The History of the Acronym Event, FEI WEG

he 2010 WEG in Lexington, KY are nearly upon us.  EN is going to do its best to bring you the latest news and information about the Games up until the opening ceremonies (and hopefully we’ll be there to report live!).  This week, we bring you a brief history of the games.

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In the Beginning
The idea of the World Equestrian Games was first proposed to the FEI in 1983 by HRH Prince Philip, the then-FEI President.  The original concept of WEG was to give fans of one discipline a chance to see another and decide all FEI Champions at one time and place.


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1990 Stockholm, Sweden
The first WEG was held in Stockholm, Sweden in 1990.  37 countries participated, and six disciplines were involved: Jumping, Dressage, Eventing, Driving, Endurance and Vaulting.  A study conducted after the Games showed that the 1990 WEG had produced a positive impact on the Stockholm economy.  The Games also had a “tremendous influence on the development of equestrian disciplines in Sweden.”


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1994 Netherlands

The second WEG was initially allocated to Paris in March 1991, but the French project fell apart, and the second-place bidders from Holland took on the task.  After the tremendous success of the first World Equestrian Games in Stockholm, then FEI President, HRH Prince Philip had warned that “three years is insufficient for any Federation to put together the very large and sophisticated organisation that is needed to manage such an event.”  The second WEG took place at the Hague in the Netherlands in 1994, and Prince Philip’s words rang true as the event was plagued by “organisational and administrative chaos.” The event ended in financial bankruptcy.  



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1998 Rome, Italy
Leading up to the 1998 WEG, the future of the event was uncertain. The city of Dublin, Ireland pulled out at the last minute, leaving Rome, Italy to organize the event in just one year.  Rome took on the task of planning, organizing, and funding the Games in a seemingly impossibly short amount of time.  Rome embraced the challenge, and produced an excellent event against all odds.  42 countries participated in five disciplines in Italy;  the Endurance championships was held separately in Dubai.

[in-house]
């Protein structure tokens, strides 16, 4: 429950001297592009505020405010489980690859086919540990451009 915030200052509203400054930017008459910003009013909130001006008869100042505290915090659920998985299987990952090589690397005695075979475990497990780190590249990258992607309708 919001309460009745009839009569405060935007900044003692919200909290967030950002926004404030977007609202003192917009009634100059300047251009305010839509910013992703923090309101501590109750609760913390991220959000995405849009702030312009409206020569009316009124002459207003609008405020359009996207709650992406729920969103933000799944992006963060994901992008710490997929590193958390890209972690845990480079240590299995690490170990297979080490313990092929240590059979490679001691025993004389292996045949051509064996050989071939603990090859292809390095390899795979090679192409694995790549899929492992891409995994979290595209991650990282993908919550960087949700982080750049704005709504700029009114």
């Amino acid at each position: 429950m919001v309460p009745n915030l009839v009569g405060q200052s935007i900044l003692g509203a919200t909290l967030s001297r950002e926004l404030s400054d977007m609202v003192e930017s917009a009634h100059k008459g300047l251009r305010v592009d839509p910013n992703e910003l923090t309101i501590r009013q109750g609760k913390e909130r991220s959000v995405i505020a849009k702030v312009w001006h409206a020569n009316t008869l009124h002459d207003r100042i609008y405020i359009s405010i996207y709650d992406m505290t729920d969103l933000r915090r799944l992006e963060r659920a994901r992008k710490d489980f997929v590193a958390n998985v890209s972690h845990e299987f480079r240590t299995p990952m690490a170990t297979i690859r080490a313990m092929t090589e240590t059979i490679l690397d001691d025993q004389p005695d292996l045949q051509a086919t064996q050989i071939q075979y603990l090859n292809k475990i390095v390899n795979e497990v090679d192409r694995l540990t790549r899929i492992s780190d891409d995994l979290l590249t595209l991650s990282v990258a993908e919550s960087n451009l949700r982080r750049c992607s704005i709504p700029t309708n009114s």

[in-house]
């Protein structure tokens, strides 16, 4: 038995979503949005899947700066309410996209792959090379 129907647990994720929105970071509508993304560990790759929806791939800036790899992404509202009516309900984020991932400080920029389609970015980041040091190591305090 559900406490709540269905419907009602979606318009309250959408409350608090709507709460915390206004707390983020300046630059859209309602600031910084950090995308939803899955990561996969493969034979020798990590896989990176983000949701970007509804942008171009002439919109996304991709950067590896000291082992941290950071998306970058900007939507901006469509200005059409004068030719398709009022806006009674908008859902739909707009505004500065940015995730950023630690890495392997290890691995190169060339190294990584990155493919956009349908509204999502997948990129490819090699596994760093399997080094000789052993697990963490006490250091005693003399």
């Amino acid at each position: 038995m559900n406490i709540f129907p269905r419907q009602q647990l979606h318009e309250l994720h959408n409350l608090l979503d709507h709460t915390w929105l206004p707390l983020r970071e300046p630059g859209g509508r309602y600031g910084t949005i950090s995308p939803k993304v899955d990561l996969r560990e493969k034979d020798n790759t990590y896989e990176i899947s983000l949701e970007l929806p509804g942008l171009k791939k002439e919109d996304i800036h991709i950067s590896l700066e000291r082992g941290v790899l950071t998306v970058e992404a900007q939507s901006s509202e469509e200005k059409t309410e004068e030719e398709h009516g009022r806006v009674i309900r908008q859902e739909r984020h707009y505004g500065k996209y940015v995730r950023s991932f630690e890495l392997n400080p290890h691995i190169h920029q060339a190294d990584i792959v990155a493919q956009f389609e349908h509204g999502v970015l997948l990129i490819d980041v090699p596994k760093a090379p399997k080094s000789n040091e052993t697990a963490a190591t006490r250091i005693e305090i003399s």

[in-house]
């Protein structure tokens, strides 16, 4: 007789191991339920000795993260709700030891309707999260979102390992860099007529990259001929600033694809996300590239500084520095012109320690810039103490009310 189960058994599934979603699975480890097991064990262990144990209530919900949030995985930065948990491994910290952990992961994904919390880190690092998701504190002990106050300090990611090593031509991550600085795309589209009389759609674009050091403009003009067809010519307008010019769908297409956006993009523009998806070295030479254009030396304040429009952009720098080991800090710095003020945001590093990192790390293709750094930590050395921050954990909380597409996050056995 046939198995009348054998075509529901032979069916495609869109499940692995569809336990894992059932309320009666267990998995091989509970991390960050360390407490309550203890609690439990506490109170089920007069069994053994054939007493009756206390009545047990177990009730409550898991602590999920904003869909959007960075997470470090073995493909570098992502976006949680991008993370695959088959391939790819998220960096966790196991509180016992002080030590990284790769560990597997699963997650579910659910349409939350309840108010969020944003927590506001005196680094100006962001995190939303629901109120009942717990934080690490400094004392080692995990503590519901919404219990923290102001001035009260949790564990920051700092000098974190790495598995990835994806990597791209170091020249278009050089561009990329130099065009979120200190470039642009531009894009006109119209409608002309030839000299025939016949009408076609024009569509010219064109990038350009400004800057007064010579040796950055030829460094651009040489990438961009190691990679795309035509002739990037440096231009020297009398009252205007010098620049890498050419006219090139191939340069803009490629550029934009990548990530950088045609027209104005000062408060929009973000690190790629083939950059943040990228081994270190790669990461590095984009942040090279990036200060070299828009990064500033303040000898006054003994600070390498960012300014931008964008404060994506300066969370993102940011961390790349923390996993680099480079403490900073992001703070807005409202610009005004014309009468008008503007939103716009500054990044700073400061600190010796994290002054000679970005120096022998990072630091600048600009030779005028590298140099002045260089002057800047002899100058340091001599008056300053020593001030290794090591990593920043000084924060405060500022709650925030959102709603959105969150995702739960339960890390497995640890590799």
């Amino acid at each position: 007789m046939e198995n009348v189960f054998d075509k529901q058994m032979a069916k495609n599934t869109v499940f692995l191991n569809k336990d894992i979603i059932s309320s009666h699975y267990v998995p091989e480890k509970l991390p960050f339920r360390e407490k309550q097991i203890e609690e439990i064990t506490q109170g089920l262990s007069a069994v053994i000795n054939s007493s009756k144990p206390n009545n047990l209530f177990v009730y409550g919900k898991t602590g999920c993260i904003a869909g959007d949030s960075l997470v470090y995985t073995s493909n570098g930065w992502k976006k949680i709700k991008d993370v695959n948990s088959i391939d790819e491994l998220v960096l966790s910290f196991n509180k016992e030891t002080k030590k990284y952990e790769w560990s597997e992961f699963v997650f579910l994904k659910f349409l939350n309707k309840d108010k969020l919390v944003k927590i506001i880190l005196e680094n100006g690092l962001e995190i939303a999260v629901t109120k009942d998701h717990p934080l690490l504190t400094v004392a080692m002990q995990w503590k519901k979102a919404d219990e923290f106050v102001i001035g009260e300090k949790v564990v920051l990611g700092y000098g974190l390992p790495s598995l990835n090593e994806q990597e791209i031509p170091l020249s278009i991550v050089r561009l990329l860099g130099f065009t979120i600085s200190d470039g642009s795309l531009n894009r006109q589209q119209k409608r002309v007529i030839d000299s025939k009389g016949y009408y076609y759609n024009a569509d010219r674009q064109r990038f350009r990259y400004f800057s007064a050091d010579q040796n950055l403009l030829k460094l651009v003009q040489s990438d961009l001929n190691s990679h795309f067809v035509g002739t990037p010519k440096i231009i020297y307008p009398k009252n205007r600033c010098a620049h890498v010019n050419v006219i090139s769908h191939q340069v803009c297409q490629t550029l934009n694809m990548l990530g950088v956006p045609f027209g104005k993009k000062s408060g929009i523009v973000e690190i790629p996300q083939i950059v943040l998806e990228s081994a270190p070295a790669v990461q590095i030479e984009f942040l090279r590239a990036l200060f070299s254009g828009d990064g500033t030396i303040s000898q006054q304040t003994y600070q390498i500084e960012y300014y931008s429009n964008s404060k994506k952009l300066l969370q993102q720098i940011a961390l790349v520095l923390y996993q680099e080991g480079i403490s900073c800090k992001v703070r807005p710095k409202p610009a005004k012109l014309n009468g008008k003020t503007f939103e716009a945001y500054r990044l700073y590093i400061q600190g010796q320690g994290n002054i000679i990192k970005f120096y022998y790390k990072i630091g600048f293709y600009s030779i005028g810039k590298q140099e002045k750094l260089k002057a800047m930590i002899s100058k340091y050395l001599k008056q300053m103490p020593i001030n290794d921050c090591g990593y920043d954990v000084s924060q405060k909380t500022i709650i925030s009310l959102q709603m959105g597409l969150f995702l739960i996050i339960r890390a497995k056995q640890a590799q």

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2002, Jerez de Frontera, Spain
The next Games were held in Jerez de Frontera, Spain in 2002.  All six traditional disciplines were included, and Reining made an appearance for the first time.  Under heavy scrutiny, the Spain Games were well organized and hailed as a great success.  While a daunting task to organize, a successful Games again proved beneficial to the host country due to media attention and spectator attendance.



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2006, Aachen Germany
The Games were held in Aachen, Germany in 2006, and for the first time, the organization broke even. Sixty-one countries took part in seven disciplines with approximately 800 athletes and 850 horses competing.

The Aachen Games were specifically influential for the Eventing community as the first four-star Championship without steeple chase. Despite torrential rainstorms, the event was a success!  The following numbers were obtained from the official FEI website:

Local economic impact at Aachen Games: $328 million; 570,000 spectators from 61 nations; 1,700 employees and volunteers; 130 judges; 76 stewards; 100 veterinarians; 965 grooms; 1,200 journalists; 300 photographers; 380 TV crewmembers; 70 hours of television coverage broadcast in 157 countries; 2,500 bales of straw; 5,000 bales of shavings; 66,635 lbs. of hay; 40,000 catered meals; 6,000 honorary guests; 100 hostesses; 300 service/kitchen staff; 270 exhibitors; 68 car and van service vehicles; 120 drivers.



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2010, Lexington, KY, USA
We have all been looking forward to the 2010 WEG in Lexington, KY from September 25 to October 10.  This event will bring about a string of firsts: this is the first time the Games will leave Europe;  Para Dressage, the newest FEI discipline, will compete together with the other seven disciplines for the first time; this will also be the first time all 8 disciplines will be hosted at a single site.  The Horse Park definitely has their work cut out for them, but the benefits will be worth the effort and expense.

According to the FEI website, the 2010 Games are expected to have an economic impact of $150 million and it is anticipated that 500,000-600,000 tickets will be sold over the 16 day competition.  The location of the Games will also prompt the largest horse airlift in history for competitors traveling overseas.

Volunteers are still needed for the 2010 Alltech FEI World Equestrian Games!  It’s not too late to be a HERO!  Visit the Volunteer Webpage for more information!

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